The 2014 season marked the first season since 1982 that Munchak had no involvement (as a player or coach) with the Oilers/Titans franchise. Munchak eventually became the offensive line coach for the Pittsburgh Steelers. In a 2016 NFL playoff game against the Cincinnati Bengals, Munchak yanked Bengals player Reggie Nelson's hair, drawing a 15-yard unsportsmanlike conduct penalty. He was subsequently issued a $10,000 fine by the NFL for the incident that was later rescinded after it was determined that the incident was inadvertent.

Denver Broncos

After being a finalist for the Denver Broncos' head coach position, the Broncos hired Munchak to be their offensive line coach on January 14, 2019.[5]

Head coaching record

Team Year Regular season Post season
Won Lost Ties Win % Finish Won Lost Win % Result
TEN 2011 9 7 0 .563 2nd in AFC South
TEN 2012 6 10 0 .375 3rd in AFC South
TEN 2013 7 9 0 .438 2nd in AFC South
TEN Total 22 26 0 .458
Total 22 26 0 .458

Honors

Munchak was elected to the Pro Football Hall of Fame in 2001, along with Nick Buoniconti, Marv Levy, Jackie Slater, Lynn Swann, Ron Yary, and Jack Youngblood.[6]

In June 2003, Munchak was inducted into the National Polish American Sports Hall of Fame.[7]

The street in front of Scranton High School is named for Munchak.

The United Way of Lackawanna County, Pennsylvania has a charity golf tournament named after Munchak. Each year the tournament is held the last week of June at The Country Club of Scranton in Clarks Summit, Pennsylvania.

Personal life

Munchak and his wife, Marci, have two daughters, Alex and Julie.

References

  1. ^ Black Shoe Diaries Retrieved on 11-Feb-2011
  2. ^ "Hall of Famers » MIKE MUNCHAK". Profootballhof.com. Retrieved February 11, 2011. Named 16th head coach at Penn State.
  3. ^ http://www.nfl.com/news/story/0ap2000000309849/article/mike-munchak-firing-assistants-wasnt-right-move
  4. ^ Kuharsky, Paul (January 4, 2014). "Titans fire coach Mike Munchak". ESPN.com. Retrieved January 4, 2014.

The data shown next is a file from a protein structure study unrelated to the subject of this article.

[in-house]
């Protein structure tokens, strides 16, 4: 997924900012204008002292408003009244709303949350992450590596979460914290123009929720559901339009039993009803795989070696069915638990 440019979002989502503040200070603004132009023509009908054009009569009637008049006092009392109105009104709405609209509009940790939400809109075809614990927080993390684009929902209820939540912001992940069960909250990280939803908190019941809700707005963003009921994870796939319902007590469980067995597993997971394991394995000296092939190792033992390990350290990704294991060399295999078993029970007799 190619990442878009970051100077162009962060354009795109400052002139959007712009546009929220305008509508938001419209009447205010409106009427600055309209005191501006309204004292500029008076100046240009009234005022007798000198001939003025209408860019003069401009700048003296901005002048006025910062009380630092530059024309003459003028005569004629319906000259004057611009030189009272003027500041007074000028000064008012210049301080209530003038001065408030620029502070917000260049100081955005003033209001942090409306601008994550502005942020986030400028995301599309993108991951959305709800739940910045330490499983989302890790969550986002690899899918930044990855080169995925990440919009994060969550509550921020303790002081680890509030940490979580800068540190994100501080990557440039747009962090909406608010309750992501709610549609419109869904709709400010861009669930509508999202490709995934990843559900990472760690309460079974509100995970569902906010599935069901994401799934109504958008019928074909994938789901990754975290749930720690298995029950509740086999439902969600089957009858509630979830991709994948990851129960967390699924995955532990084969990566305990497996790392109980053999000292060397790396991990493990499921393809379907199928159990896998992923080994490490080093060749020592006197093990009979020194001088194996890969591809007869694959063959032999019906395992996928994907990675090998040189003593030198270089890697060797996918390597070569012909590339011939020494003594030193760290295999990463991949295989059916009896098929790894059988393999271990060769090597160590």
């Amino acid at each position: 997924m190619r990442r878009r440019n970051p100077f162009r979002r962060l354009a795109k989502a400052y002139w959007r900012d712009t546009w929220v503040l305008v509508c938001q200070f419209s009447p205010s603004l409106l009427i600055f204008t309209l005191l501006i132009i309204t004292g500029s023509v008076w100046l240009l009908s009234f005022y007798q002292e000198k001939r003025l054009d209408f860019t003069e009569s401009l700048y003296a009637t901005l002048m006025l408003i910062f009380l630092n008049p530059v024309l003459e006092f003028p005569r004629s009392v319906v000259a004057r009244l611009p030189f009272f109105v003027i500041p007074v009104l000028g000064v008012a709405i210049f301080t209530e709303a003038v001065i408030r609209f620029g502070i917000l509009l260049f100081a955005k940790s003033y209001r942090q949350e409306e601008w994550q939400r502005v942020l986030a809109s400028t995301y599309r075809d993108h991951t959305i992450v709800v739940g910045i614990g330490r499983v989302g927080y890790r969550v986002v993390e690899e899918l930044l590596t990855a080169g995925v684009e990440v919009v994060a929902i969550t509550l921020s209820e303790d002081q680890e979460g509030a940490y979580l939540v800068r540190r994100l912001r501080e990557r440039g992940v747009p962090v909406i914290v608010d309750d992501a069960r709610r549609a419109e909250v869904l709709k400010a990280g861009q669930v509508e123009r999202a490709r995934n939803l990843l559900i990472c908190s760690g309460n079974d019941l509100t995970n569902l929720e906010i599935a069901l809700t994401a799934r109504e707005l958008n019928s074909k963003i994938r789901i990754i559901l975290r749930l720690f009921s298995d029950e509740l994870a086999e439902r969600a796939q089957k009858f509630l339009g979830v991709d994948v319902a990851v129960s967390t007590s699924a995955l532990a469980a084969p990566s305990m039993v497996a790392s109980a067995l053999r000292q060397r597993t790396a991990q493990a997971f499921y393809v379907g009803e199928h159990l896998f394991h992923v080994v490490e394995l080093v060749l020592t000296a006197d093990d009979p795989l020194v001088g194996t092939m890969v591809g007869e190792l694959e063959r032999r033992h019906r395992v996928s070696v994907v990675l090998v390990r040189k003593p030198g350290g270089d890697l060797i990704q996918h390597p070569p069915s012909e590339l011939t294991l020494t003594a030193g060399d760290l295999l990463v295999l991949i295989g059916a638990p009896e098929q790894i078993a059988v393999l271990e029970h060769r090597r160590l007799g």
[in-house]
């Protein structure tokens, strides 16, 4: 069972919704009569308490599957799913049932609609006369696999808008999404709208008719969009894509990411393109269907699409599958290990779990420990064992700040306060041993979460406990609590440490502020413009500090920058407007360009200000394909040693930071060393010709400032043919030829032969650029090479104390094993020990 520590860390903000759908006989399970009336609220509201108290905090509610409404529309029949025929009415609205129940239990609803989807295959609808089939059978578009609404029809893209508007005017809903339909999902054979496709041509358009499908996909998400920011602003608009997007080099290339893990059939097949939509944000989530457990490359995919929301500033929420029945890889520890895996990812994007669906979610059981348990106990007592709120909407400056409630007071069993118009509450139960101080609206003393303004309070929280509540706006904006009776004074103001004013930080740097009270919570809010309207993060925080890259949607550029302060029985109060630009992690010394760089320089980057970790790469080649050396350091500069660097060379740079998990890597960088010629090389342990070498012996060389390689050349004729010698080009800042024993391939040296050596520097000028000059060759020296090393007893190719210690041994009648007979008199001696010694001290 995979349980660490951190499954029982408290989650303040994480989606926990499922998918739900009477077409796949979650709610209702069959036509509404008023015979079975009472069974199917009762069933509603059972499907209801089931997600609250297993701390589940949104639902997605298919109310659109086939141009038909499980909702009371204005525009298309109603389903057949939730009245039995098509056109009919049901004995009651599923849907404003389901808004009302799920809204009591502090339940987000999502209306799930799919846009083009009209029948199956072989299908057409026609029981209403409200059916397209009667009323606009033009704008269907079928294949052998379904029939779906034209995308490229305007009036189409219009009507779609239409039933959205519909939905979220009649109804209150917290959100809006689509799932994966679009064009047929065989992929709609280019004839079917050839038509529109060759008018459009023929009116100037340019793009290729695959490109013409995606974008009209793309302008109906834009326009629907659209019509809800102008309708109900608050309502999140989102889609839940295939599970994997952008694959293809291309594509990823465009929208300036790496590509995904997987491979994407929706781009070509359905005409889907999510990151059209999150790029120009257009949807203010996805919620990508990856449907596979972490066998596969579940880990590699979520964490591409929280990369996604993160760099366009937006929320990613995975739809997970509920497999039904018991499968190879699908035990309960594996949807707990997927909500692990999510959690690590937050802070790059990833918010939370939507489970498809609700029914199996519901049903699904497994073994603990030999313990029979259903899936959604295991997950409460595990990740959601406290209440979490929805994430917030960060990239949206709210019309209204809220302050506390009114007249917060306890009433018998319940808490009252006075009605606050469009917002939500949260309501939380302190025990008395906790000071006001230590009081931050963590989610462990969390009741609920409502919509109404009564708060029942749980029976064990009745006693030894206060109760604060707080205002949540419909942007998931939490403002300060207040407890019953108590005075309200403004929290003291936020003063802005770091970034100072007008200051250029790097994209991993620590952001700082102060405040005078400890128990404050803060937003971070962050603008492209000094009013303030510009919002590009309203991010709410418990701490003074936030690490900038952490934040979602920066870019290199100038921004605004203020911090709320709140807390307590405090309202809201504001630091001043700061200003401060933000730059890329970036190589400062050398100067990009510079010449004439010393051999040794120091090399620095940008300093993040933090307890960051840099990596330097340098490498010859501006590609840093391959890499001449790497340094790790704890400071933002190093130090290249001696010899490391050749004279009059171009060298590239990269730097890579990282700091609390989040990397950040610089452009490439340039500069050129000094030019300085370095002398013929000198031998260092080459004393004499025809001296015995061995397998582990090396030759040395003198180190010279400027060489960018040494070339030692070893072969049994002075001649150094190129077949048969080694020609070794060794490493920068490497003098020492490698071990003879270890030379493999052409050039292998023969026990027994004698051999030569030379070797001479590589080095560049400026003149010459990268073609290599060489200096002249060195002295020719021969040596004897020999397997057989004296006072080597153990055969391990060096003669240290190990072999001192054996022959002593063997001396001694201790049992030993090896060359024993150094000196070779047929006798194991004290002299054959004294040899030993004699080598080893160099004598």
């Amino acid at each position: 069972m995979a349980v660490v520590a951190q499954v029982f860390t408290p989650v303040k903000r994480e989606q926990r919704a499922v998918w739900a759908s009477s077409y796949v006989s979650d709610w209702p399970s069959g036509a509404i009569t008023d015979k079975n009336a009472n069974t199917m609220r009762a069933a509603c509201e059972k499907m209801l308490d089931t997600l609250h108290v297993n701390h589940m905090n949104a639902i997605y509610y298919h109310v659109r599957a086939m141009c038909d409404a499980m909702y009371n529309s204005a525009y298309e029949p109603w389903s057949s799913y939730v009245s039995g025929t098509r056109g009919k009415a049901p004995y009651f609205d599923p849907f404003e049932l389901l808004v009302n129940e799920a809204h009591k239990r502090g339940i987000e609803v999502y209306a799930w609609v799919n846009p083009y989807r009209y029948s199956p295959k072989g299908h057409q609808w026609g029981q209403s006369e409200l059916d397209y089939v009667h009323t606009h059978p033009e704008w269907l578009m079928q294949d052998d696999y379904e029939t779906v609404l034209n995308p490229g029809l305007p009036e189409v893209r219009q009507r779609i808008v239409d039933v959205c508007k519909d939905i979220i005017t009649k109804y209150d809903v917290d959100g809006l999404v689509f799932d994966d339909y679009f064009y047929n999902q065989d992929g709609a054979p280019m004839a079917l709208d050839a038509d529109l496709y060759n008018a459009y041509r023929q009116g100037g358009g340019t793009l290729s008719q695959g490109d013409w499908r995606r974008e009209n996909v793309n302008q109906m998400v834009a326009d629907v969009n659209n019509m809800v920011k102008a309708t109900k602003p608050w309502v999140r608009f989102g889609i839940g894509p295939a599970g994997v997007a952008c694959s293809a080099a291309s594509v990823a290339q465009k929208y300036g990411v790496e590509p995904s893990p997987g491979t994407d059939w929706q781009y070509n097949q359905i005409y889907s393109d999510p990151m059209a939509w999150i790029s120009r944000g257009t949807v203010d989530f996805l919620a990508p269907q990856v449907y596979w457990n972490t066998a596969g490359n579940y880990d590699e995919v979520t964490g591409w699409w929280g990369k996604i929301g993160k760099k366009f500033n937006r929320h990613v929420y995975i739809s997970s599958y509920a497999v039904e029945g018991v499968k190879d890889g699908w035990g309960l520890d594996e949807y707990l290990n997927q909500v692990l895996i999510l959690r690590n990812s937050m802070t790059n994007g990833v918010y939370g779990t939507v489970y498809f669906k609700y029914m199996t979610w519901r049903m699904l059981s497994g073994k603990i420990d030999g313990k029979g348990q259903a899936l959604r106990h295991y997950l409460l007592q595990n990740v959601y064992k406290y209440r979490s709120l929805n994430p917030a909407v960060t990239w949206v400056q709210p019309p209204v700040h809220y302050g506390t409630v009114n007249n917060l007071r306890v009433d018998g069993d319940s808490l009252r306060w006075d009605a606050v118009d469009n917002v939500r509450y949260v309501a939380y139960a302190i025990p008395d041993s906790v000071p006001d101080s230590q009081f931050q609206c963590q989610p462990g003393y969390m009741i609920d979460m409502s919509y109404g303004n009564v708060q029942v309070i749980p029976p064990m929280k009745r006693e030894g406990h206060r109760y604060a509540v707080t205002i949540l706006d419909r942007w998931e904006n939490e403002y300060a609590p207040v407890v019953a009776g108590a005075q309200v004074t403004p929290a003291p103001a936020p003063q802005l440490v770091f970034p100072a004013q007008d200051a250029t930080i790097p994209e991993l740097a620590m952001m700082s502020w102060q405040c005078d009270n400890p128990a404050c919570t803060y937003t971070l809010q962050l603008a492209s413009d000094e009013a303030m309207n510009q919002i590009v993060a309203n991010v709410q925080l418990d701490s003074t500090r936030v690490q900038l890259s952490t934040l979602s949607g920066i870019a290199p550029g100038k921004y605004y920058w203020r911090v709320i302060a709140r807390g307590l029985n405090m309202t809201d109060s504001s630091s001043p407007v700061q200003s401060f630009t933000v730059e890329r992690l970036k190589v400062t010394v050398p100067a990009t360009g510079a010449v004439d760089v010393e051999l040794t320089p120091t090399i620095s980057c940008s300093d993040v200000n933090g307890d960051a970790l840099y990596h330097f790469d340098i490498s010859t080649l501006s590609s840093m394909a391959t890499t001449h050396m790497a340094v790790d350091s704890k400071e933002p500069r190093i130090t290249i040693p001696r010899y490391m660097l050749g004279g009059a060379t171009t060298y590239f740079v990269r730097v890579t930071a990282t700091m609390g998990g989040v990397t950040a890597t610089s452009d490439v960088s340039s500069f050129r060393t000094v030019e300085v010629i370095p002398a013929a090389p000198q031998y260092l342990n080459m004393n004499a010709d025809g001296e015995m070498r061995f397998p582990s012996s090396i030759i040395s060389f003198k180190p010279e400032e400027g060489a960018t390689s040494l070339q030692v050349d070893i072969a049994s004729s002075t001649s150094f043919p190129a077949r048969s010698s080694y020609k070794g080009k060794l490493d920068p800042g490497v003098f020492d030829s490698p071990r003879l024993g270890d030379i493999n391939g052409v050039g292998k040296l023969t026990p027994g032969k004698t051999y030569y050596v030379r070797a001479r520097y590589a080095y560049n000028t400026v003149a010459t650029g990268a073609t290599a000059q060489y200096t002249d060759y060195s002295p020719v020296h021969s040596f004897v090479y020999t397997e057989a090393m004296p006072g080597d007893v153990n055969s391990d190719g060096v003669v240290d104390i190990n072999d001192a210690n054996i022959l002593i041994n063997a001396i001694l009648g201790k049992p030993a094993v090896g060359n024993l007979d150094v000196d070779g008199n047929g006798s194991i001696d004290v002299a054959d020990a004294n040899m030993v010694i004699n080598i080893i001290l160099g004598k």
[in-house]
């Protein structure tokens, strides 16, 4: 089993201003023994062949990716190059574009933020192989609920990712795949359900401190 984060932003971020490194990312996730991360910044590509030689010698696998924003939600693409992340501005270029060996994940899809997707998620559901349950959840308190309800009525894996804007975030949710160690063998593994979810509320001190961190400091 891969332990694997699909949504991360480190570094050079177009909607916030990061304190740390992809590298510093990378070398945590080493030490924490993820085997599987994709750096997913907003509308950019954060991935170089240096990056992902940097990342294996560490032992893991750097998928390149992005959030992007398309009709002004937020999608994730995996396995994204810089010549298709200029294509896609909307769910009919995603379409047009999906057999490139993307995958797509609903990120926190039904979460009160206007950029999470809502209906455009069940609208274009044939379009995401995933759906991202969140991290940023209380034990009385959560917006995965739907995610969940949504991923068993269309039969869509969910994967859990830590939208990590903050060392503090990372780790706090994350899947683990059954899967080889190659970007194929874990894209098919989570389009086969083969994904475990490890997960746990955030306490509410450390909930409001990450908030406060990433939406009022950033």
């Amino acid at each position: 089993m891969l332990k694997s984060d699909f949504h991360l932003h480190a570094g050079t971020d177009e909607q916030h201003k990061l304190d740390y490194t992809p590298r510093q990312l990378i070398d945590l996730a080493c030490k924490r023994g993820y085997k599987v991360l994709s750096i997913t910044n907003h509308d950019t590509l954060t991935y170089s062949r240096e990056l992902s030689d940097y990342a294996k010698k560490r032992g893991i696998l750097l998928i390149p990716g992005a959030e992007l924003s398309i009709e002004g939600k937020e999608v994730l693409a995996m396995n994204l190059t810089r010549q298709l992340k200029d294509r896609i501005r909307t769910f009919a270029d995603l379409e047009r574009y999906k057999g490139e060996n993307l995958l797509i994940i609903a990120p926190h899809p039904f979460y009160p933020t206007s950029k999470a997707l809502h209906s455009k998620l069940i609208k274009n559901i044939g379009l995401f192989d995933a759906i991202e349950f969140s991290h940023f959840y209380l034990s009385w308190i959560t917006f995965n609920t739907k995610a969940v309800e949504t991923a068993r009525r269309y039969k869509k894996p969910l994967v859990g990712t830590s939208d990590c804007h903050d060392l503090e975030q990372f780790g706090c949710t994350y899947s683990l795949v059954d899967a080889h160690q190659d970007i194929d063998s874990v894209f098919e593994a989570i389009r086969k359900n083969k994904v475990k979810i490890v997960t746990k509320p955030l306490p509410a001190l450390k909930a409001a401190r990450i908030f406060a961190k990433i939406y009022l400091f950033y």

5. ^ DiLalla, Aric (January 14, 2019). "Broncos agree to terms with Mike Munchak as offensive line coach". denverbroncos.com. Retrieved January 14, 2019.
  6. ^ "Hall of Famers by Year of Enshrinement". Profootballhof.com. Retrieved February 11, 2011.
  7. ^ https://web.archive.org/web/20131021092024/http://polishsportshof.com/inductees/football/mike-munchak/. Archived from the original on October 21, 2013. Missing or empty |title= (help)

External links

1982 Houston Oilers season

The 1982 Houston Oilers season was the franchise’s 23rd overall and the 13th in the National Football League (NFL). After losing their season opener, the Oilers beat the Seattle Seahawks at the Astrodome 23–21. The Oilers were 1–1 before the two-month player's strike. When the season resumed the Oilers struggled, losing all seven games. Earl Campbell was held to just 536 yards, as the Oilers finished the season with a 1–8 record.

1982 NFL Draft

The 1982 NFL draft was the procedure by which National Football League teams selected amateur college football players. It is officially known as the NFL Annual Player Selection Meeting. The draft was held April 27–28, 1982, at the New York Sheraton Hotel in New York City, New York. At the time of the draft the Raiders were still the Oakland Raiders, they relocated to Los Angeles in May 1982. The league also held a supplemental draft after the regular draft and before the regular season.

1988 All-Pro Team